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In the introduction to The Revolution – A Manifesto, the Republican enfant terrible Ron Paul describes the limited set of choices presented to US voters in most elections: more public spending on government programme A or more public spending on government programme B? In much the same way, Austrian voters were presented with different variations within a state-dominated framework in last Sunday’s elections.

The election results signalled a major rightward shift and political stalemate. Both partners of the governing “grand coalition”, the Social Democrats (SPÖ) and the People’s Party (ÖVP), experienced their worst poll results in post-war history. With the opposition Green Party stagnating, there will be no majority for a left-of-centre coalition. A coalition of the right is also unlikely.

The far-right Alliance for the Future of Austria (BZÖ) and the further-right Freedom Party (FPÖ) may be the most obvious election winners, but the ÖVP has ruled out a coalition with either one. Moreover, despite programmatic overlaps, BZÖ and FPÖ are deadly enemies. It could well be that the grand coalition, whose split after one and a half years in office triggered the advanced elections in the first place, will have to be reanimated.

Despite the seeming diversity in Austria’s new parliament, what is entirely absent is a passionate voice for free markets and individual liberty. The policies of the governing parties were characterised by measures such as the introduction of a national minimum wage, increases in social and environmental spending, the accumulation of budget deficits despite record-high tax revenues, and opposition to foreign investors taking over domestic companies. The parties of the right, in turn, represent a more aggressive and nationalist variation within the given interventionist consensus.

The allegedly “business-friendly” BZÖ campaigned with slogans such as “Austria for the Austrians” or “Going the social way!” Its platform demanded government programmes to “create jobs” and “stimulate the economy”. In fact, parts of the platform could easily have been stolen from anti-globalisation activists on the left: “Globalisation endangers the freedom of the individual and the democratic, social rechtsstaat. This is why we fight the destructive forces of globalisation. Each human being is precious, not just a cost factor of business” [my translation].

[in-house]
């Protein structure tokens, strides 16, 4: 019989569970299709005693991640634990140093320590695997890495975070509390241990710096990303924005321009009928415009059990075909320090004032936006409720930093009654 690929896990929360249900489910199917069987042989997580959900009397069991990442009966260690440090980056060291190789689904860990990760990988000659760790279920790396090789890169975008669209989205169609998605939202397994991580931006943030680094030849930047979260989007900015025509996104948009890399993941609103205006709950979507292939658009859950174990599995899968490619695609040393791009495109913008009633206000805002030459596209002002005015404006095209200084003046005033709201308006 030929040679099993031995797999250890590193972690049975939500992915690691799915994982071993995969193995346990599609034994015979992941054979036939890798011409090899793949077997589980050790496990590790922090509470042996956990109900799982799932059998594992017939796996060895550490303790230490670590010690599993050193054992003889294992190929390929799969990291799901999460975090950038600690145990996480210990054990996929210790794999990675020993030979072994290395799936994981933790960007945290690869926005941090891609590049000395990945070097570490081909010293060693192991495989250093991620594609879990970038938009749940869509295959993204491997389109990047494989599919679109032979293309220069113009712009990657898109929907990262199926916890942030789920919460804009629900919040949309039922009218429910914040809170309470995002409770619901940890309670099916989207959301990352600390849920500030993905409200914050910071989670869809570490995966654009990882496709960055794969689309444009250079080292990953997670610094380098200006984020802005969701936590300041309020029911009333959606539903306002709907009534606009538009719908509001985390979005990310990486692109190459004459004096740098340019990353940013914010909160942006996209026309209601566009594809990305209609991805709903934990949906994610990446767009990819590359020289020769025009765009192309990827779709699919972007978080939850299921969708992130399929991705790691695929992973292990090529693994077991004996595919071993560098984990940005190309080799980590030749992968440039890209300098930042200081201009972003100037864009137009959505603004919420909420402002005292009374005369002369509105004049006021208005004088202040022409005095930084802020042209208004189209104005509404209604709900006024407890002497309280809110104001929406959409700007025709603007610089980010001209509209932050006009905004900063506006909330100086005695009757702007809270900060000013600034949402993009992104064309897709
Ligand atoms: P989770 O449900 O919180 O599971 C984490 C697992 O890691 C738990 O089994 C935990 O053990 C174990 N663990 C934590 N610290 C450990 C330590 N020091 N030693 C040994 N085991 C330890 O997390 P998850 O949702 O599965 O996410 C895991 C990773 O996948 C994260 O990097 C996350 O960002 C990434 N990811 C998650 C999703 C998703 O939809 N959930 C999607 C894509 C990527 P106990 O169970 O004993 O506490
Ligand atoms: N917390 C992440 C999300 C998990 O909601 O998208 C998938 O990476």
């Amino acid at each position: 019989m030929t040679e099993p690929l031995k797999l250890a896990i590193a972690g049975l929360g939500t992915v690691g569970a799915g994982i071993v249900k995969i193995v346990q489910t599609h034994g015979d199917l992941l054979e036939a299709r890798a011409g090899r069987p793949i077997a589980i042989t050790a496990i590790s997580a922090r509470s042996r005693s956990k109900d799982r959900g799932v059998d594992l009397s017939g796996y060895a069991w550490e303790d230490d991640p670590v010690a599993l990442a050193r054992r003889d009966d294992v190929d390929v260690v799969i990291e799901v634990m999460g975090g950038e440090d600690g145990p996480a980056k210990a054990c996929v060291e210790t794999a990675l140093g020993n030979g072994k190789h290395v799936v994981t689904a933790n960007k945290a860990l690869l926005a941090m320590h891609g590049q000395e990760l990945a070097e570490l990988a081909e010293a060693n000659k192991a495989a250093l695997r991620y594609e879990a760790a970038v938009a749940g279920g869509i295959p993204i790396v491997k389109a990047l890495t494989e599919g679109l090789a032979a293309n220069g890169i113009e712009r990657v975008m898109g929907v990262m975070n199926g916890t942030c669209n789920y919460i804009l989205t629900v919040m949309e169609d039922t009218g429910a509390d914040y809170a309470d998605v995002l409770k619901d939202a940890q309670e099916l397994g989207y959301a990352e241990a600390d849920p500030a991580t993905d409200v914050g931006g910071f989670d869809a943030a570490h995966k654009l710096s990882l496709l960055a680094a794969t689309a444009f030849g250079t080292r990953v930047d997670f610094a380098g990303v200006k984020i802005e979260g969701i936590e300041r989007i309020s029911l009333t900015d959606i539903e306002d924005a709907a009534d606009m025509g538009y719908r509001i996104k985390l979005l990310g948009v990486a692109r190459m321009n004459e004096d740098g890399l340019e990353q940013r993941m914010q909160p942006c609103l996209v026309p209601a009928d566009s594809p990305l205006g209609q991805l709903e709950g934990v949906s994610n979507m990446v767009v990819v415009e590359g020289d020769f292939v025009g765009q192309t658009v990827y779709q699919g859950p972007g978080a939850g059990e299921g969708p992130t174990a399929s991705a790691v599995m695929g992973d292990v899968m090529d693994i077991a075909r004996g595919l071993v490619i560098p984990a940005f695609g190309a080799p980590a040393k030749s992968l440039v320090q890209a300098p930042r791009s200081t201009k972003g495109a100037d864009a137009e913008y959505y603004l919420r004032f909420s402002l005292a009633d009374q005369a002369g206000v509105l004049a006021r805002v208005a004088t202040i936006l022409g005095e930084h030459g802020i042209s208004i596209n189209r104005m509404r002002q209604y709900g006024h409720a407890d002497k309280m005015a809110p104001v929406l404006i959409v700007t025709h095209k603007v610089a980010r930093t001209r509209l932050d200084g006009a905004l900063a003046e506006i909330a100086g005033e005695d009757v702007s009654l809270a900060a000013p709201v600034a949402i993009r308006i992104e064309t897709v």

This is a sad state of affairs in the native land of Hayek and Mises.

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Head of Health and Welfare

Dr Kristian Niemietz joined the IEA in 2008 as Poverty Research Fellow, becoming its Senior Research Fellow in 2013 and Head of Health and Welfare in 2015. Kristian is also a Fellow of the Age Endeavour Fellowship. He studied Economics at the Humboldt Universität zu Berlin and the Universidad de Salamanca, graduating in 2007 as Diplom-Volkswirt (≈MSc in Economics). During his studies, he interned at the Central Bank of Bolivia (2004), the National Statistics Office of Paraguay (2005), and at the IEA (2006). In 2013, he completed a PhD in Political Economy at King’s College London. Kristian previously worked as a Research Fellow at the Berlin-based Institute for Free Enterprise (IUF), and at King's College London, where he taught Economics throughout his postgraduate studies. He is a regular contributor to various journals in the UK, Germany and Switzerland.

2 thoughts on “Statism dominates in the homeland of Hayek and Mises”

  1. Posted 02/10/2008 at 11:19 | Permalink

    out of the central planning we get economic stagnation; we then get political chaos; we then get people asking for a strong man to sort out the chaos; there is no need to describe what follows. It is all in The Road to Serfdom cartoons.

  2. Posted 02/10/2008 at 11:19 | Permalink

    out of the central planning we get economic stagnation; we then get political chaos; we then get people asking for a strong man to sort out the chaos; there is no need to describe what follows. It is all in The Road to Serfdom cartoons.

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